Suriname: memorial for indentured labourers

Original source “The Hindu” – november 25, 2017

Union Minister M.J. Akbar unveils a Dutch plaque at the Suriname Ghat on the banks of the Hoogly in Kolkata on November 25, 2017. Suriname Ghat was the point of departure of Indian indentured labourers to the then Dutch colony in South America. The plaque in Dutch language along with the English translations was installed by the Netherlands government. Photo: Special Arrangement

On February 26, 1873, Lalla Rookh, the first ship carrying indentured labourers, set sail from one of the ghats on River Hooghly in Calcutta for Suriname. More than 144 years later, on Saturday, a plaque was unveiled at the same ghat, now known as Suriname Ghat, commemorating the journey of those labourers who crossed seven seas to work in a different land.

“This is the ghat where my ancestors stood on the Indian soil for the last time,” Suriname’s ambassador to India Aashna Kanhai said at the event. Ms. Kanhai said between 1873 and 1916, more than 34,000 labourers from East India left for Suriname and 65% of these people never came back.

The plaque, in Dutch, was unveiled at the Mai-Baap Memorial in Kolkata’s Garden Reach area. Ambassador of the Kingdom of Netherlands Alphonsus Stoelinga said the memorial celebrated a shared period of history between India, Suriname and the Netherlands.

Mr. Stoelinga said that slavery in Suriname was abolished in 1863 and it was in 1873 that there was an agreement between the British government and the government of Netherlands for transport of contract labourers from India to work in the sugar plantations of Suriname. The memorial of ‘Mai-Baap’ was unveiled at the Suriname Ghat by Union Minister for External Affairs Sushma Swaraj in October 2015.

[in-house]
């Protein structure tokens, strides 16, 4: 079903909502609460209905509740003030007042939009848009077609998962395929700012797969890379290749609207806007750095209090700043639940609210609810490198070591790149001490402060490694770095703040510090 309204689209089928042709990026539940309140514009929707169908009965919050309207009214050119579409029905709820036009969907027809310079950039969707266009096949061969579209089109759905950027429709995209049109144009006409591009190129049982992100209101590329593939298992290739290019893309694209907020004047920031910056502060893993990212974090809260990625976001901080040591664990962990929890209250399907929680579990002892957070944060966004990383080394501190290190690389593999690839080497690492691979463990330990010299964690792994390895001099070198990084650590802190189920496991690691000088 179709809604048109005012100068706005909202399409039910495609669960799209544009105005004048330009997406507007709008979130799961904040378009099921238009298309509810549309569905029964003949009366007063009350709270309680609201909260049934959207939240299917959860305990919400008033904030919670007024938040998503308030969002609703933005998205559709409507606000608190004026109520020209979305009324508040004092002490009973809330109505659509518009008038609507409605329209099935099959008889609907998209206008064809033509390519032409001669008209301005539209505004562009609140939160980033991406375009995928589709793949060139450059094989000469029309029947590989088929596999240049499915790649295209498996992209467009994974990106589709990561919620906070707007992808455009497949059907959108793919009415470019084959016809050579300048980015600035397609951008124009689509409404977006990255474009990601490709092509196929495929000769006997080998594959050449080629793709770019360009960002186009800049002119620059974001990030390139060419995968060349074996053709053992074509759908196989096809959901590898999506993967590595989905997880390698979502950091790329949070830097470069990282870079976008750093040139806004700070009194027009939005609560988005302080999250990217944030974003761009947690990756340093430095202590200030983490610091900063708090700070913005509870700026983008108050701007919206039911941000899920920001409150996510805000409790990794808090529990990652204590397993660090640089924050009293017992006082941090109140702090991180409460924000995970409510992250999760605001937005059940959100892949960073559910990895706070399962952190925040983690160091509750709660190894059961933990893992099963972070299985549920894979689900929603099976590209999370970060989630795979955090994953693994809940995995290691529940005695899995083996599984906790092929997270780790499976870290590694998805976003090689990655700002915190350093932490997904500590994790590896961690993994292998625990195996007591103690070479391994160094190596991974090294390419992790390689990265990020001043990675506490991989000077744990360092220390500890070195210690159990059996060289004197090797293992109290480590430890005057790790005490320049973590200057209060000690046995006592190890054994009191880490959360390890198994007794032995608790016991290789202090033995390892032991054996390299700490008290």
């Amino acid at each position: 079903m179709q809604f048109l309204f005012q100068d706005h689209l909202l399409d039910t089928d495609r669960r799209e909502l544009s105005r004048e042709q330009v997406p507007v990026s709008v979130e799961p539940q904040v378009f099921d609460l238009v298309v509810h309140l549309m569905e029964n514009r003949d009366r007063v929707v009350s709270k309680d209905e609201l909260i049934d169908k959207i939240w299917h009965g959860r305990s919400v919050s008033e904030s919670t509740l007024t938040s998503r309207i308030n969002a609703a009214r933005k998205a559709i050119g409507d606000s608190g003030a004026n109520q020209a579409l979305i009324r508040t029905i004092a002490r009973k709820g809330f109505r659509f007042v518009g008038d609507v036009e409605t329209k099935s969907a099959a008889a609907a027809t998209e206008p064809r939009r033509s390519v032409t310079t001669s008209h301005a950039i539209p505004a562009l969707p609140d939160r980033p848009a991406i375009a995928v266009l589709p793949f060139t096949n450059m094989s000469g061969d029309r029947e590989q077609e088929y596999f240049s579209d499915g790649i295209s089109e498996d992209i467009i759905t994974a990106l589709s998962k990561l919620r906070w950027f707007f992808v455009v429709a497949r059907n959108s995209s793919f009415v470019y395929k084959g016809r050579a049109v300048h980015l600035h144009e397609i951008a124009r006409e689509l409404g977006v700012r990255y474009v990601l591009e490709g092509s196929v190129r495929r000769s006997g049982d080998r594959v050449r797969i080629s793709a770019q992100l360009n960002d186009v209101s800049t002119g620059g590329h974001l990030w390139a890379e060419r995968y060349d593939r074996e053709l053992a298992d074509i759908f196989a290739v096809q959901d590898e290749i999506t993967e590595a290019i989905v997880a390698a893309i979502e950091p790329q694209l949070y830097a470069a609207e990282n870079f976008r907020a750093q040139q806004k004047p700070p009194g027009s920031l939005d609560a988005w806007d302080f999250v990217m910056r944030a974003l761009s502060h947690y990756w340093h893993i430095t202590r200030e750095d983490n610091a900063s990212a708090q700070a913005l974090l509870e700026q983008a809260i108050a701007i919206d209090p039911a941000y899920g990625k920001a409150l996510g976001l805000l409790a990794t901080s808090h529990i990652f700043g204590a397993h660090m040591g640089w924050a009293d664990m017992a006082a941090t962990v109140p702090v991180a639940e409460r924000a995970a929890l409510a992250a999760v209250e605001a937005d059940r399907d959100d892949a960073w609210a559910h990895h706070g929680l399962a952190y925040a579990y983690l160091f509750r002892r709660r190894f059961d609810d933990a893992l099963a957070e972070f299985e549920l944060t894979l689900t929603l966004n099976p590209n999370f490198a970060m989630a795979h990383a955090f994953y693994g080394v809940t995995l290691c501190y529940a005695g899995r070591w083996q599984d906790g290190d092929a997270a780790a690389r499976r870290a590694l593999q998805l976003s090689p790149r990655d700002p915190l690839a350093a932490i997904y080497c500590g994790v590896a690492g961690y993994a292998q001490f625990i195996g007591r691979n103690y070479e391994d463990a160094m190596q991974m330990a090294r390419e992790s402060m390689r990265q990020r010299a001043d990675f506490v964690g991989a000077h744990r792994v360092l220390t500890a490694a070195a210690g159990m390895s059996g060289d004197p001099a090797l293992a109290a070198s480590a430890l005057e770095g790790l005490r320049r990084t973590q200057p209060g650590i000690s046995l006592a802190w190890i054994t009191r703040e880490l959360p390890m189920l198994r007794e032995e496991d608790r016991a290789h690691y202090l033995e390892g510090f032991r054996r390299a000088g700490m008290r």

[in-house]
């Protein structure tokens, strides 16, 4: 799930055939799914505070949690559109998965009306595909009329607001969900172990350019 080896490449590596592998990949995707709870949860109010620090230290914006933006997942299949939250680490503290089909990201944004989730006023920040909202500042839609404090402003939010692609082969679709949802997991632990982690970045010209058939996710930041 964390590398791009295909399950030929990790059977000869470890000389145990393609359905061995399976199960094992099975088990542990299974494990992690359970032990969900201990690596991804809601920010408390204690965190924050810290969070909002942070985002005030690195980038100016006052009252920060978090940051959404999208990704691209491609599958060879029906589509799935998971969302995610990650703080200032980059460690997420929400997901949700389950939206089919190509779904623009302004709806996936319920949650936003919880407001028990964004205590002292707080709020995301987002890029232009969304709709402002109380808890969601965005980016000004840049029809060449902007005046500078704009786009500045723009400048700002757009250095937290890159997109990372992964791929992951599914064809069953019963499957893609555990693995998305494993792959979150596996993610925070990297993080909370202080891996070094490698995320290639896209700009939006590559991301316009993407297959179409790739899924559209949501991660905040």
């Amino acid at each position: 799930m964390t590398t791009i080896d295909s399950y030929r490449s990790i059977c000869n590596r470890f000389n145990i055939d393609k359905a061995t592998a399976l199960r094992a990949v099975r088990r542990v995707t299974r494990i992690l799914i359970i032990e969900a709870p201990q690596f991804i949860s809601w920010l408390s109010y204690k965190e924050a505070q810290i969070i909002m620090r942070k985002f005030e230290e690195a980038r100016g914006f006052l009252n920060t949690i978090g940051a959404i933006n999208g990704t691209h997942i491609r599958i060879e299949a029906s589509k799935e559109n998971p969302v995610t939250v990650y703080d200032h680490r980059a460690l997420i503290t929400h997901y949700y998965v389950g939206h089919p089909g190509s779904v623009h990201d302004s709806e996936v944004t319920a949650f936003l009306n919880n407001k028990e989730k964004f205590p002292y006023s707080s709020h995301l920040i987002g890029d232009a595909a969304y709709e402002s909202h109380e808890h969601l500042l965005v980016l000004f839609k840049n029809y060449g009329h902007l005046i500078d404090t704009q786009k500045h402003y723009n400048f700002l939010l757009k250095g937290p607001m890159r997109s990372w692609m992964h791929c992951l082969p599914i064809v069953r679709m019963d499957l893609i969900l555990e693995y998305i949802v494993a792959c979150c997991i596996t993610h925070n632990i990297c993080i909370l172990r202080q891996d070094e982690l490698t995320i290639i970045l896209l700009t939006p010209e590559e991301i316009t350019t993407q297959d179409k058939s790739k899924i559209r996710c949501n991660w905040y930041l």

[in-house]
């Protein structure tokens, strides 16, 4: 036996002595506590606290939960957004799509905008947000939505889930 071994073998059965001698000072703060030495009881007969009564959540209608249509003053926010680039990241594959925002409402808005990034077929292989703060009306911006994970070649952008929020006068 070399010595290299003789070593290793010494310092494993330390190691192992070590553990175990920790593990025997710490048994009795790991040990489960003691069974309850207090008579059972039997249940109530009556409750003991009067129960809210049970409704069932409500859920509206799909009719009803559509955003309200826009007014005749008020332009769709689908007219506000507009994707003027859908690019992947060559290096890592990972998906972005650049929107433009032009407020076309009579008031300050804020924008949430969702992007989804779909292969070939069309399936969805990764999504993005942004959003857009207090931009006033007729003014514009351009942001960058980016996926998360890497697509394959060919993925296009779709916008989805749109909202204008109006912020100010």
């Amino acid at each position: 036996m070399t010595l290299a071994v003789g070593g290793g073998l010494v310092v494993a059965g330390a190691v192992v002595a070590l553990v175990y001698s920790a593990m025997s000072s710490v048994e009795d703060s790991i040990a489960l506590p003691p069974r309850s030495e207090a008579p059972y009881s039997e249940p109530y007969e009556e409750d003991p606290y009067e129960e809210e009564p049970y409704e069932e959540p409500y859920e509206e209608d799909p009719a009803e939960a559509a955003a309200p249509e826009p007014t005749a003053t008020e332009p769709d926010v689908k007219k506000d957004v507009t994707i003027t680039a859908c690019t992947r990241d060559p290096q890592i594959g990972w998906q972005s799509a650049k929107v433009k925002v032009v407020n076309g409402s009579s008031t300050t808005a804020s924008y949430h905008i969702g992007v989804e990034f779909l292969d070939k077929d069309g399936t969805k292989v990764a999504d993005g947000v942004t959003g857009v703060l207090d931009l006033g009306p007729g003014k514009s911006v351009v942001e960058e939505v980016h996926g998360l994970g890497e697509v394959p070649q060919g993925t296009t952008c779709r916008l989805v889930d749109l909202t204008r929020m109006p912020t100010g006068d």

It is an aluminium representation of an Indian couple, carrying a potli (a small sack), going to work as labourers in far off countries on the other side of globe. Incidentally, the original Mai-Baap monument is in Paramaribo, the capital of Suriname, and symbolises the first Indian man and woman to set foot in this Dutch-speaking nation.

Speaking on the occasion, Minister of State for External Affairs M.J. Akbar talked about the horrors of colonial rule and said those labourers who left were told that they would return after five years but there was no such return.

“This was not a river of hope, this was a river of no return,” Mr. Akbar said, referring to the Hooghly. He described the story of colonial rule as the “story of thugee” and pointed out that peasants in the eastern India reeled under the taxes imposed by the British.

“While we remember the tragedy, we are celebrating the resilience of human spirit,” Mr. Akbar said.

Vinit Kumar, Chairman of Kolkata Port Trust, said work was already on to make the spot accessible to public. “We are working to ensure that there is an approach road for the general public to this Suriname Ghat and jetty. We are also planning to ensure that this important historical place be a part of different heritage tours and walks,” he said.